How to deal with clients - advice for screenplay writers
By Nick Blake
As a writer I love working with people. I get exposure to all kinds of interesting people and ideas that feed my creativity. And for the most part people enjoy my creative input. After working with a client there is nothing more satisfying than hearing a simple, “Great job, I loved the work!”
When all goes well writing is a good partnership between writer and client. But not all clients are interested in my joy of writing, so it’s important to remind myself that writing is a business. And like any other business I follow a few simple ground rules to protect myself in the client-partner relationship.
Here they are for all screenplay writers in need of business advice. I don’t know if everyone follows the same rules, so if you do anything differently I’d love to hear about it.
1. Talk to the client
Make sure both parties are clear on exactly what the work is going to be and what you are going to deliver when the project is done. Ask questions. Get to know both the project and the client. Make sure you are comfortable with both.
2. Be clear about money
Negotiating is fine, but don’t get backed into a corner. Before you begin any job make sure that you are comfortable with the amount of money you’ll be making. As a writer you have the most negotiating power before you agree to take on any job. If you aren’t satisfied with the money on the table don’t be afraid to say no and walk away.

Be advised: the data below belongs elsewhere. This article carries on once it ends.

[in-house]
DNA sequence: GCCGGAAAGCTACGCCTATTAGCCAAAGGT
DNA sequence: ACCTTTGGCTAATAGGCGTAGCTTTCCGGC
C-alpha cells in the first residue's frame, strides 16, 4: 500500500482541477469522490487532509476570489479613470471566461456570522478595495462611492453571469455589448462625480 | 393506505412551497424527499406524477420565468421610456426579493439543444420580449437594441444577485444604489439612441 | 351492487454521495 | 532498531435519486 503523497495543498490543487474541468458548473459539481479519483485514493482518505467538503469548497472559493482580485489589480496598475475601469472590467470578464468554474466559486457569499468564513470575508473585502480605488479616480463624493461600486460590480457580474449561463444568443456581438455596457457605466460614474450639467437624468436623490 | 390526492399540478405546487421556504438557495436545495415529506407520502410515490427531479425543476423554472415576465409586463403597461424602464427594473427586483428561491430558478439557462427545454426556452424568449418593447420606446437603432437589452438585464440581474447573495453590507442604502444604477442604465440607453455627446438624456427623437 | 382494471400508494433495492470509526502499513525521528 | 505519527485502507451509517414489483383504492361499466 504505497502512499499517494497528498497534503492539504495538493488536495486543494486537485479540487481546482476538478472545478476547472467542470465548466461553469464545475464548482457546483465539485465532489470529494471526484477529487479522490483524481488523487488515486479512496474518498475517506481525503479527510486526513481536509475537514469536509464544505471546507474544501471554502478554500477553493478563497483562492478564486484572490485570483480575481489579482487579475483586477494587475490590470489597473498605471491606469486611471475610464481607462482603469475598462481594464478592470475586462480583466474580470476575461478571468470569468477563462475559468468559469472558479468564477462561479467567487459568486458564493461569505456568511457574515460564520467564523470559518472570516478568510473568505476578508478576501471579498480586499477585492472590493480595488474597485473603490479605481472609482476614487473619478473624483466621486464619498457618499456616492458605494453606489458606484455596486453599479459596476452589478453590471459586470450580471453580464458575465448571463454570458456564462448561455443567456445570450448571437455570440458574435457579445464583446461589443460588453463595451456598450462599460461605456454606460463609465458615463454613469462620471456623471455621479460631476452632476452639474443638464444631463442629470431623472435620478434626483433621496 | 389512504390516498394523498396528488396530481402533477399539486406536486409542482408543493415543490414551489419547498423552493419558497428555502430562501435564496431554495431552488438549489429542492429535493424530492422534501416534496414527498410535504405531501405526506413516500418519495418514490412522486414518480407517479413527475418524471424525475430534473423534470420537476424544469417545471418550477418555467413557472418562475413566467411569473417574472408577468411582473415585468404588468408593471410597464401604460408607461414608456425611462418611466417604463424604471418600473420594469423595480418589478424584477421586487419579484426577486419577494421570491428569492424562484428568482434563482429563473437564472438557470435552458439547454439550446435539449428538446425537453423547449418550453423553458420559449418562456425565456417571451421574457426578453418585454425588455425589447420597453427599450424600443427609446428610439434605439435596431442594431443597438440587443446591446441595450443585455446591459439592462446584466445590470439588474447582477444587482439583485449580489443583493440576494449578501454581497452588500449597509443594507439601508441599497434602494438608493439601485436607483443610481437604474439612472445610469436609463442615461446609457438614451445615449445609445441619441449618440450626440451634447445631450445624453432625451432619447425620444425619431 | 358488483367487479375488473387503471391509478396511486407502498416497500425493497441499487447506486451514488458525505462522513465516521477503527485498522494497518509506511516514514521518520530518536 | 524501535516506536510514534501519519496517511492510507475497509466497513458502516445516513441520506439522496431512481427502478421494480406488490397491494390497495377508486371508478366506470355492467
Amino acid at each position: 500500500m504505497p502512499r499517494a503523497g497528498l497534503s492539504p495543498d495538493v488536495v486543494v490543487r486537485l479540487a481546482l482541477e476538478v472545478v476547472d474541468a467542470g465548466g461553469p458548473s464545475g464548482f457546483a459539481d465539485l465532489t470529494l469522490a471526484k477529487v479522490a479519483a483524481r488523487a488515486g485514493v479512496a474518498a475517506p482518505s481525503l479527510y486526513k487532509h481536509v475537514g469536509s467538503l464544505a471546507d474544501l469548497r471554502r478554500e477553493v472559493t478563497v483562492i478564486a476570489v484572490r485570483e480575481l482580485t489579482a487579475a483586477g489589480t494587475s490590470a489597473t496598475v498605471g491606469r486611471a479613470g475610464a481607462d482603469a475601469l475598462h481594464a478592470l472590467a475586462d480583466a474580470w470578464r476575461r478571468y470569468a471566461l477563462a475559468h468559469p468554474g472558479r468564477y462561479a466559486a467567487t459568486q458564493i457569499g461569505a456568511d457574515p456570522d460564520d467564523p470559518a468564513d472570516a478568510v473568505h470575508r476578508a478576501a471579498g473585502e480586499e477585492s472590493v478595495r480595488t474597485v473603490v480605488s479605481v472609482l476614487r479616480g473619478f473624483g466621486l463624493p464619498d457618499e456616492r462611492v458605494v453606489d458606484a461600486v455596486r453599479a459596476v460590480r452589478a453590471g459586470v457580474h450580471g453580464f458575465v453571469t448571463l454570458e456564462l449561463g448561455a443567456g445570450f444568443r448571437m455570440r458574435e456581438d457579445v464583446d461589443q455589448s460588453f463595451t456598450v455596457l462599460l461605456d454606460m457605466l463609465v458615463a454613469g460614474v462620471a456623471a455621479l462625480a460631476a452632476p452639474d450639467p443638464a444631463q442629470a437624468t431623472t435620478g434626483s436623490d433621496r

3. Get it in writing
No matter what is said in phone conversations the only proof you have to what you and the client agreed to is (a) the contract you sign and/or (b) any email exchanges between you and the client. As a standard procedure I send a follow-up email to all my clients outlining everything we’ve agreed to before I begin a job.
4. Get the money up front
Writing is a business. Don’t be afraid to be a businessman (or businesswoman). My standard procedure is at least 50% up front before I do any work on a project. The other 50% is due before I deliver the final product.
5. Keep it professional
Once terms are set, don’t back down if the client changes their mind. They have agreed to a deal, and it’s up to them to uphold their end of the bargain. If the client is unhappy it’s good practice to make them happy — after all, happy clients bring referrals and/or repeat business! But if their demands are unreasonable (if they decide they wanted something else after all, for example) don’t be afraid to stick up for yourself. As a friend of mine says, know where your line is and don’t allow the client to cross it. If the client is implacable, terminate the business relationship.
Most clients are fantastic to work with, and respect professionalism. By following a few simple ground rules you set expectations appropriately for both sides so you can focus on what you love — being a writer.
None of this is legal advice. For legal advice, consult your lawyer. But laying down a few simple ground rules is simply good business for all screenplay writers.